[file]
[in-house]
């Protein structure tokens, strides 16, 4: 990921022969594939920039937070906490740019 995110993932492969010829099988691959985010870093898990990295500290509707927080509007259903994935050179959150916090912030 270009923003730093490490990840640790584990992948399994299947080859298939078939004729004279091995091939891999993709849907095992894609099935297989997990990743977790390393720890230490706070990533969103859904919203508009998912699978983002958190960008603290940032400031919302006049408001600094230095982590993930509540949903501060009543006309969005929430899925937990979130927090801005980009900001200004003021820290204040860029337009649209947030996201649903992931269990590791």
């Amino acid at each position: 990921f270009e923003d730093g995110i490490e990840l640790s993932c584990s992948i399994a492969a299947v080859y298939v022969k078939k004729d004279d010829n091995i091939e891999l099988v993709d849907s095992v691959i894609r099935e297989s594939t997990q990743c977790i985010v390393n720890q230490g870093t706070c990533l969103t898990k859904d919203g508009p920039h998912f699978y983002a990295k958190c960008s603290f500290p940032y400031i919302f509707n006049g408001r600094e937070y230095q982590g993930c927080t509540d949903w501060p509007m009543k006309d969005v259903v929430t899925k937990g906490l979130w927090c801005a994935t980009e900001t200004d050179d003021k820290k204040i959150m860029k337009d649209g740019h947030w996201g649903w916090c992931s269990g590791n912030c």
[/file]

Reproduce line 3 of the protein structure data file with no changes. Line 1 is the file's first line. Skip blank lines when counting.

């Amino acid at each position: 990921f270009e923003d730093g995110i490490e990840l640790s993932c584990s992948i399994a492969a299947v080859y298939v022969k078939k004729d004279d010829n091995i091939e891999l099988v993709d849907s095992v691959i894609r099935e297989s594939t997990q990743c977790i985010v390393n720890q230490g870093t706070c990533l969103t898990k859904d919203g508009p920039h998912f699978y983002a990295k958190c960008s603290f500290p940032y400031i919302f509707n006049g408001r600094e937070y230095q982590g993930c927080t509540d949903w501060p509007m009543k006309d969005v259903v929430t899925k937990g906490l979130w927090c801005a994935t980009e900001t200004d050179d003021k820290k204040i959150m860029k337009d649209g740019h947030w996201g649903w916090c992931s269990g590791n912030c």